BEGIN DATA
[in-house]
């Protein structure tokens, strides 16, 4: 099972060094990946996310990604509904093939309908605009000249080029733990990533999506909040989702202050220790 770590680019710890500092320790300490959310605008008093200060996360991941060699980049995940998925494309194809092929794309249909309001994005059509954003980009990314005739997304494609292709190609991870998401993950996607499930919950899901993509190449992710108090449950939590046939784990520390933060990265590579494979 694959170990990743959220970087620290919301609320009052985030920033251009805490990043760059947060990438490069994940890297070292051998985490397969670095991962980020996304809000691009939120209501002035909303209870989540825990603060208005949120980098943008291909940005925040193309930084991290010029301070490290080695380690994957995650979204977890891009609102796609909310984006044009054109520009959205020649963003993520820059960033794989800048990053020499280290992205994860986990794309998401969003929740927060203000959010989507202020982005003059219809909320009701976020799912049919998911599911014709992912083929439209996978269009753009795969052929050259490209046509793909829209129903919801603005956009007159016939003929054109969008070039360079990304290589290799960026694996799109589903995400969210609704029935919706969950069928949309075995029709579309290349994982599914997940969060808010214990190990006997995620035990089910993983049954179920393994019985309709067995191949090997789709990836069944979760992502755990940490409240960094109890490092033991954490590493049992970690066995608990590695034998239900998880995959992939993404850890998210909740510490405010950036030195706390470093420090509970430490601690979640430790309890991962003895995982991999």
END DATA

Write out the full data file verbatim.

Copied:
[in-house]
């Protein structure tokens, strides 16, 4: 099972060094990946996310990604509904093939309908605009000249080029733990990533999506909040989702202050220790 770590680019710890500092320790300490959310605008008093200060996360991941060699980049995940998925494309194809092929794309249909309001994005059509954003980009990314005739997304494609292709190609991870998401993950996607499930919950899901993509190449992710108090449950939590046939784990520390933060990265590579494979 694959170990990743959220970087620290919301609320009052985030920033251009805490990043760059947060990438490069994940890297070292051998985490397969670095991962980020996304809000691009939120209501002035909303209870989540825990603060208005949120980098943008291909940005925040193309930084991290010029301070490290080695380690994957995650979204977890891009609102796609909310984006044009054109520009959205020649963003993520820059960033794989800048990053020499280290992205994860986990794309998401969003929740927060203000959010989507202020982005003059219809909320009701976020799912049919998911599911014709992912083929439209996978269009753009795969052929050259490209046509793909829209129903919801603005956009007159016939003929054109969008070039360079990304290589290799960026694996799109589903995400969210609704029935919706969950069928949309075995029709579309290349994982599914997940969060808010214990190990006997995620035990089910993983049954179920393994019985309709067995191949090997789709990836069944979760992502755990940490409240960094109890490092033991954490590493049992970690066995608990590695034998239900998880995959992939993404850890998210909740510490405010950036030195706390470093420090509970430490601690979640430790309890991962003895995982991999």